The Endura GV500 Reiver Bibshorts proved highly comfortable and include useful features such as silicon grippers to help stop your jersey from riding up and the use of robust materials. Although the mesh panels for the cargo element of these shorts are quite large, stitches down the middle make them a lot smaller than the pockets of other shorts of this style.
Very comfy chamois
Robust fabrics for crash protection
Tenacious leg grippers
Stitched dividers makes the pockets very small
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Endura’s new gravel and adventure range seeks to bridge the gap between road and mountain bike clothing. The GV500 Reiver Bibshorts are intended to be efficient and comfortable over long distances but robust enough to cope with the rigours of off-road riding.
The construction: GV500 Reiver Bibshorts
True to the billing, the material of these shorts certainly feels robust. The side panels even benefit from a doubling up of the fabric to provide some extra protection—for both you and the shorts—should you have a bit of an ‘off’.
But for all that, there’s still a good amount of stretch to the shorts, not pinching or cutting in, but instead being gently compressive. With the back of the shorts rising quite far up to provide space for the rear pockets, you even get the benefit of a little lumber support.
Coming now onto the pockets, there are four mesh panels which make up the cargo capacity of these shorts. All bar one of these panels have stitching down the middle partitioning them in two halves. This makes seven pockets where there might overwise have just been four—but it does mean that six of the seven are really quite small.
The pad is Endura’s own 600 Series pad II, which is the model down from the top end 700 series pad that features in the Pro SL Bibshort, which we gave a 10/10 in our review. (opens in new tab) But we have still been impressed by the comfort of the 600 series in the past.
The leg grippers are of a particularly grippy silicon and the leg length is reasonable, not fashionably overly long, but still quite modest. It also has grippers on the back of the shorts to help keep your jersey from riding up.
Pulling the GV500 Reiver Bibshorts on, although the robust materials still have quite a lot of stretch to them, it feels like a bit more force is required for this, compared with a lightweight set of road shorts.
Although I’m not against exploring past my limits from time to time, I haven’t yet fully tested how well the shorts stand up to a crash—but should that change, I’ll make sure to update this review.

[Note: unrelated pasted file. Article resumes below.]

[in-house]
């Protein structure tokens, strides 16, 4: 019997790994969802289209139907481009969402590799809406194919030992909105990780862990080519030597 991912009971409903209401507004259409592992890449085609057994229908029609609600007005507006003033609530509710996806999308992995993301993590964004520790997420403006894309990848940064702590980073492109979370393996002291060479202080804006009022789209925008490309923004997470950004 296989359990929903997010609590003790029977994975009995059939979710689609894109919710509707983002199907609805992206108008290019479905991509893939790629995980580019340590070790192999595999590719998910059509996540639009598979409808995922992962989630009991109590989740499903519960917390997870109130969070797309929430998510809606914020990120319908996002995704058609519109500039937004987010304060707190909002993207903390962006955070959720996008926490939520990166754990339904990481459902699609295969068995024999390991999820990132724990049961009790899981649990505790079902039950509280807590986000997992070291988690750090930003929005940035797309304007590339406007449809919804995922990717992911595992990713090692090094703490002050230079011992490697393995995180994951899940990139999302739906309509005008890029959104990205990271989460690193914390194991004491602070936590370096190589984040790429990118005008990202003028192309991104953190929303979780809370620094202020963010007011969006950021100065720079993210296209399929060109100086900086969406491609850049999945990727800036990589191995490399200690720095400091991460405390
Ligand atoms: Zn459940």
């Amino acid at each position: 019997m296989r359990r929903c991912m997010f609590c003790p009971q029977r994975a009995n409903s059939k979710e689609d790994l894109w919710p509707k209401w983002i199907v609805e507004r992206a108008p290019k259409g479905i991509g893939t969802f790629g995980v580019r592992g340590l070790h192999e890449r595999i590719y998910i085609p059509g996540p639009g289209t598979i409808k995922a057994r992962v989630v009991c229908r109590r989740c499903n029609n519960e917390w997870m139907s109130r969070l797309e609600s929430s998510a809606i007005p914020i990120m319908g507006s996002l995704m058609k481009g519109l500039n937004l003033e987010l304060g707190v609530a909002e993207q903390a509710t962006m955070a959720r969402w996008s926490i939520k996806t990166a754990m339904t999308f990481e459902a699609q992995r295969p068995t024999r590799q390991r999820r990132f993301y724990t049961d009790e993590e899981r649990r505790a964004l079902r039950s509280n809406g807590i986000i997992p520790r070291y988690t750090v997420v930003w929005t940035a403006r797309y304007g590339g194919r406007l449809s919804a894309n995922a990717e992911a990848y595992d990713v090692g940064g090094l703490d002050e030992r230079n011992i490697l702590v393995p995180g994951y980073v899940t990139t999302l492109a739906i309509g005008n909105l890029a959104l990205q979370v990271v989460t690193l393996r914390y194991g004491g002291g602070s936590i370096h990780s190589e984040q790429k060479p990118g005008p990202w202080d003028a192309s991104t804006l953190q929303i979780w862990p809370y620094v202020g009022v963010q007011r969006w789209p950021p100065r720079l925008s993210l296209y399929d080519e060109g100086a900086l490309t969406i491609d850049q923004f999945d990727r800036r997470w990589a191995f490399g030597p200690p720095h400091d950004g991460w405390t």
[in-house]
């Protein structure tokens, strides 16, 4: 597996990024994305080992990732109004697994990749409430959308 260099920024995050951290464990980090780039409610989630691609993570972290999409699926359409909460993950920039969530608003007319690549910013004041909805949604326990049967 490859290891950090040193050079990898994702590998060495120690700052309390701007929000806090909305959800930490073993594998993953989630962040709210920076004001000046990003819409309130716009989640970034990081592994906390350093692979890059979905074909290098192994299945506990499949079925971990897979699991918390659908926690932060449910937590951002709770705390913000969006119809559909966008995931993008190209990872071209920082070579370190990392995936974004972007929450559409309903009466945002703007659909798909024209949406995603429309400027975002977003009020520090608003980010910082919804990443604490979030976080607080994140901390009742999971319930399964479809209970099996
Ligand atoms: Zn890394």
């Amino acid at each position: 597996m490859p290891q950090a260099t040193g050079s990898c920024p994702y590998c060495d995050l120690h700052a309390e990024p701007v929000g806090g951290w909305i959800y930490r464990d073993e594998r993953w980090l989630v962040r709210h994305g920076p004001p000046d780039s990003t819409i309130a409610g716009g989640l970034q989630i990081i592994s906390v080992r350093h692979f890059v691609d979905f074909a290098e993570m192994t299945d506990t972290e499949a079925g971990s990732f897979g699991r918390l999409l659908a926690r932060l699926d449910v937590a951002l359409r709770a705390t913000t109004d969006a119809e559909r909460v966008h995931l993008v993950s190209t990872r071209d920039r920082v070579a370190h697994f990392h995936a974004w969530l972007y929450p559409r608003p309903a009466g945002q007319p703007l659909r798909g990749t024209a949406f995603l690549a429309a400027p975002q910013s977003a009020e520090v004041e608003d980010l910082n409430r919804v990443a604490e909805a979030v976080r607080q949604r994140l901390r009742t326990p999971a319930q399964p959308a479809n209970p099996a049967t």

The robust fabric didn’t cause any problems and the fit was pretty much spot on, with the wide and flat elasticated bib straps keeping everything nicely in place—far superior to the mesh sort which have hardly any stretch and can dig in if not wide enough.
The silicon grippers in the legs and on the back kept the shorts and jersey locked in place, even when having to walk up a near vertical bank due to a short cut gone wrong. The chamois has been perfectly comfortable even one rides nudging four hours in length over the bone jarring surfaces of the South Downs Way.
The mesh pocket on the right-hand side was excellent, easy to stuff a phone, gloves, or anything into, with just the right amount of stretch and compression being offered by the mesh.
The other six pockets I could hardly use due to them being halved in size by the stitching down the middle. They work quite well for each holding a singular bar or gel, but I couldn’t get much use out of them for much else. The small size also meant I found it quite difficult to actually fish out items that sat lower in the pockets.
The Specialized RBX Adventure Bib Shorts (opens in new tab) are £100 and have much more useable pockets, as well as a chamois that is pretty much equal in terms of comfort. The RBX shorts do have the downside of the bib straps being a little short and not so stretchy, and so aren’t so suitable for taller riders with skinny hips.
The Rapha Core Cargo bib shorts (opens in new tab) are £110, so £9.99 cheaper than the Endura ones and they proved to be very comfortable, both in terms of the chamois and in the construction of the shorts themselves. They also have very useable and large cargo pockets.
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After winning the 2019 National Single-Speed Cross-Country Mountain Biking Championships and claiming the plushie unicorn (true story), Stefan swapped the flat-bars for drop-bars and has never looked back.
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